Thursday, March 5, 2009

Two big challenges of knowledge management

"when a person joins an organisation he/she is obligated by the terms of employment to use and share the knowledge in his possession for the benefit of the organisation"

Knowledge is central to the success of a business. But then knowledge acquired (recruiting people) does not automatically translate into knowledge shared or in use. People, the carriers of knowledge, rarely volunteer to share their knowledge to the greater good of the organisation. Some people (viz., owners) treat this as a betrayal. This kind of thinking hardly helps the situation and knowledge further retreats into the shell.

Knowledge acquired is not knowledge shared and used

Knowledge gained from schools pares in comparison to knowledge gained out of experience. It takes quantum leaps with exposure to work environment, people, situations, challenging positions, problem solving, failures etc. A person starts at say K0 and travels upwards to Kn. This gain in knowledge helps people to establish themselves firmly in an organisation and determine their career advancements, emoluments etc. Asking an employee to share his knowledge for the common good, without proper systems to facilitate it, is tantamount to asking him to lower his guards. Just like a company that wants to grow, every individual wants to grow. How many companies are willing and volunteering to share their knowledge for the greater good of the industry or economy and run the risk of blunting their competitive edge? There may not be an agreement to that effect, one may argue, but the case is similar when the context shifts to employees and an organisation. A worker cannot machine a component if the lathe is not there. Likewise an employee cannot be expected to share knowledge voluntarily if knowledge assisting and supporting systems are not in place.

Knowledge captured is not knowledge used

"We have a KM system in place and recently bought a KM Software to take care of it"

You may have heard those words from many CEOs and managers. The truth is you cannot buy a knowledge management system. A KM software is not the be all and end all of a KM system. It just is a part of a KM system. It serves a business as a means of storage and retrieval. To store, something has to be entered. Even in the case of 'explicit knowledge', if completely captured in the software, it has to be used by people.

If making one share knowledge is challenging enough, making another to use that knowledge is equally difficult. Quite a few things like ego (I can do better than him), lack of trust (What if he is wrong?) and lack of training & sophistication (How to use that software? Looks too cluttered. Where is what?) can come in the way of using knowledge in the public domain of an organisation.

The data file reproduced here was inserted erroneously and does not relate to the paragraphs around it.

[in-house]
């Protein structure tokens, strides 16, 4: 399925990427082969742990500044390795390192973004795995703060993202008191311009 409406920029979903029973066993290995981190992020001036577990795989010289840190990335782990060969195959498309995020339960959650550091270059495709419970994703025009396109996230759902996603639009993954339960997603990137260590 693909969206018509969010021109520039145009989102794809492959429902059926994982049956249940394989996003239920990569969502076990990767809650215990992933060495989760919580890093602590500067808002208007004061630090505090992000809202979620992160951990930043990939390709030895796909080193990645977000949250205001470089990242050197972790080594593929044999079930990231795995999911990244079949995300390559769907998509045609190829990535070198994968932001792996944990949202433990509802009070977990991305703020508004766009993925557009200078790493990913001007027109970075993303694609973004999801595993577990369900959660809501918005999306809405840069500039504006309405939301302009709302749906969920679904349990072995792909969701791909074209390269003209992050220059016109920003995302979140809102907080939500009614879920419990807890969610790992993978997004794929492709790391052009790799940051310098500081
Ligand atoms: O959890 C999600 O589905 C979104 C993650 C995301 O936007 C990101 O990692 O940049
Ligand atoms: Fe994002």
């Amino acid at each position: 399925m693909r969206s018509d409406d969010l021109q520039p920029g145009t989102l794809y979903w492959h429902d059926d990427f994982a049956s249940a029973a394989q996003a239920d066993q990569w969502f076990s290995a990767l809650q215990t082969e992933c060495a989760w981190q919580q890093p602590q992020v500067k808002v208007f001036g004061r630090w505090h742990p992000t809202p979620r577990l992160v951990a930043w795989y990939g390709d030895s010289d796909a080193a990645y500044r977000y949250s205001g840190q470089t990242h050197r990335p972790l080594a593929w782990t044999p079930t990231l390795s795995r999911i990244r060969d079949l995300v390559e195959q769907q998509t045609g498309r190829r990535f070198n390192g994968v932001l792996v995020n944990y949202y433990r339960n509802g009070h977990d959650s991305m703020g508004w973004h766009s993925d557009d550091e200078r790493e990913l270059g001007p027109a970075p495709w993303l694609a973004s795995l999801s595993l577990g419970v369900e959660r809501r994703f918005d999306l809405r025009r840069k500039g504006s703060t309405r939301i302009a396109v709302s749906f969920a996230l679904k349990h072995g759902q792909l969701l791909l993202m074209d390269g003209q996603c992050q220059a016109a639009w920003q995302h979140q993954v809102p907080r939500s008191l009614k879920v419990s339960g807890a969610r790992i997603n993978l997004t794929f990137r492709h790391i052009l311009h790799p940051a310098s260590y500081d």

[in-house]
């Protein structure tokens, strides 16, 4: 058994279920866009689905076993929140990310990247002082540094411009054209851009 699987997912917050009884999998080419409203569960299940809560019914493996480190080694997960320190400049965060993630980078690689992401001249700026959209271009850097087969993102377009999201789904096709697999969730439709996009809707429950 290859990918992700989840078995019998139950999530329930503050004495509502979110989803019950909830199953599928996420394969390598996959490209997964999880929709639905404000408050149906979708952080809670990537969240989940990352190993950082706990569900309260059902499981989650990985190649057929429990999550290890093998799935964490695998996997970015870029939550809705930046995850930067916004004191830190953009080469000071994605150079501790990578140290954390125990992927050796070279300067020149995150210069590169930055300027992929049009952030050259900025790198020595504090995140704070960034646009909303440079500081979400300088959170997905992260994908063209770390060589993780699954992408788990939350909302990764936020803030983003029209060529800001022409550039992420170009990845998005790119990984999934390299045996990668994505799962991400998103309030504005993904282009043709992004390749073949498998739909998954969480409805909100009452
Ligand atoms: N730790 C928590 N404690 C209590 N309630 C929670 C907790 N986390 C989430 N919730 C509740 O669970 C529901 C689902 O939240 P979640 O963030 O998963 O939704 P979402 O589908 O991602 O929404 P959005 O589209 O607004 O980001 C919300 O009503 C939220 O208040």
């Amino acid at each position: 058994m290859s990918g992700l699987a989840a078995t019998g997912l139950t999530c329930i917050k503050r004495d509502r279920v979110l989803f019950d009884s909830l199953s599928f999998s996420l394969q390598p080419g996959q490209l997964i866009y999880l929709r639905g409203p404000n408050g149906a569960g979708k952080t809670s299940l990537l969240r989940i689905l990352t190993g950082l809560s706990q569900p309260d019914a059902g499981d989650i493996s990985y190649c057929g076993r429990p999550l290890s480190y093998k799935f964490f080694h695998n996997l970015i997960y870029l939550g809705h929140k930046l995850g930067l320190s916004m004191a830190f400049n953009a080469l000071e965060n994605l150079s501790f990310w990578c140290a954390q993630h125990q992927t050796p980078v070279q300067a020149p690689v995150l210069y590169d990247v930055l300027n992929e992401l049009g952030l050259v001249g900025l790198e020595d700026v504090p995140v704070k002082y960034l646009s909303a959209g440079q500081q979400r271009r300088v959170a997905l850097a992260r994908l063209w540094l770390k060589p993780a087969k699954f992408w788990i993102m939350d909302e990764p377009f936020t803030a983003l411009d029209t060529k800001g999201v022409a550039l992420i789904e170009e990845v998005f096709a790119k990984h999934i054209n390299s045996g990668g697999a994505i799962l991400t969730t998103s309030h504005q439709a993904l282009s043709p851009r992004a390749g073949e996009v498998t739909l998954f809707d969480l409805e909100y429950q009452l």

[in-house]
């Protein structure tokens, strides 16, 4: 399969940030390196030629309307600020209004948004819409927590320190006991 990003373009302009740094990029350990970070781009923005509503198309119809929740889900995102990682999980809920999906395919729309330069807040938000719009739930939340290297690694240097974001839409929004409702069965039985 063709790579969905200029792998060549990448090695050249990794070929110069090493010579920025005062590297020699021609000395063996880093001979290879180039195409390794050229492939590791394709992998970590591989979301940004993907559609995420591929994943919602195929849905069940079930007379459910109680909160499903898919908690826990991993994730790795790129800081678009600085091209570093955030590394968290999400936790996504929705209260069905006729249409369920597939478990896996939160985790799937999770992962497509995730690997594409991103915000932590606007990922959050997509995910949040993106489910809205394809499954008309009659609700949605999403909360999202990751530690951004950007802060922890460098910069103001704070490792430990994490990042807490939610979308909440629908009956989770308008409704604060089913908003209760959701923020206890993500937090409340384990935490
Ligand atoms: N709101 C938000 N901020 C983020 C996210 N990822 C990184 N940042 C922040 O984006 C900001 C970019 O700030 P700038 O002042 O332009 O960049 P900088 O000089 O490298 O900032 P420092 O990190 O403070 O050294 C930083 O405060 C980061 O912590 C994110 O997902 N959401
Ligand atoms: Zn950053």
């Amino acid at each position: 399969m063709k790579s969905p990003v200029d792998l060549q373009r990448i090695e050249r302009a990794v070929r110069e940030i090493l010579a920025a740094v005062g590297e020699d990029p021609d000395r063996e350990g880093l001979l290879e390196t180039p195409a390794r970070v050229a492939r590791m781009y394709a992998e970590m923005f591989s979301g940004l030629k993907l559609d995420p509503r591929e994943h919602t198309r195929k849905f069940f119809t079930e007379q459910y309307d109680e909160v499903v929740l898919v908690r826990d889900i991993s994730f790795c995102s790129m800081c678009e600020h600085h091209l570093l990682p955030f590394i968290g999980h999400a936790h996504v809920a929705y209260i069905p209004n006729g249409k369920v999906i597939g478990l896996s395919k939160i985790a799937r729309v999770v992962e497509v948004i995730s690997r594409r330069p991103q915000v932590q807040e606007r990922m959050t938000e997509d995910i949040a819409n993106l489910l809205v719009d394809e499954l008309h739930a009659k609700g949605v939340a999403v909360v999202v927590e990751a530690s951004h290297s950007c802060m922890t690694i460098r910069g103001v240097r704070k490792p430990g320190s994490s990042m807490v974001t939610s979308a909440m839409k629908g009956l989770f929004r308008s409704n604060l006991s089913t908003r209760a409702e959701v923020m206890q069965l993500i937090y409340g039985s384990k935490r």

Any business organisation that wants to harness its knowledge assets must successfully jump over two challenging hurdles and thereby
  • help people to share knowledge
  • make people to use the knowledge shared by others
To prepare to overcome these hurdles read the post 'When people will share and use knowledge? linked below.

I will be happy to have your feedback and know whether my posts are helpful.

Thank you.


baskar said...

very professional, Balajhi.

I feel i am not competent to comment, will be reading all this, though.


Joanne Friedman said...

Interesting beginning but in fact there is an even greater challenge - that is helping people to understand what knowledge actual is, how to create it, share it, and leverage it for competitive advantage. Unless senior management teams truly understand these things, they will continute to underuse a vital corporate asset.

N.Balajhi said...

Welcome Joanne.

Surely it's a big challenge to help people understand what is knoweldge, creating and sharing it. I touched upon two aspects of KM, sharing and using.

In my second article in this series 'When people will share and use knowledge' I mentioned 'direction' as one of the requisites for people to share knowledge. My next article on KM will be on setting the direction, where I will be covering the points you raised.

Unless senior management teams truly understand these things, they will continue to underuse a vital corporate asset.

Very true. Unfortunately even in this era where knowledge is gaining greater recognition, some companies fail to fully recognise and utilise there knowledge assets.

KM is a fascinating topic to discuss for the simple reason it depends on people to succeed. I will be posting more on this topic. Looking forward to your comments and views.

Anonymous said...

These are the three challenges I see:
1) transfering knowledge (better teachers, better learners)
2) time (no one has the time to do it, or learn how)
3) disliking teaching/mentoring.

I think the last two might be overcome if people saw great results from their efforts to teach/learn, but I know that in my organization there is no system in place to help senior people become better teachers, and junior people become better learners. Senior people know what they do in each situation, but dont know how to articulate why they do what they do, and how junior people can translate it into any other situation. Thoughts on any resources for this?

N.Balajhi said...


Transfer of knowledge concerns sharing and using knowledge. Regarding the time aspect, it will be a problem if KM is a stand alone system. You should attempt to integrate KMS with your business and management systems. When it becomes part of the work you do, it is much easier to share and use knowledge.

I will make a post attempting answers to your questions in the next 2 or 3 days. Please do give me your feedback on that.

N.Balajhi said...


Here is the link to my article addressing points raised by you.

Hope it helps. Please give me your feedback


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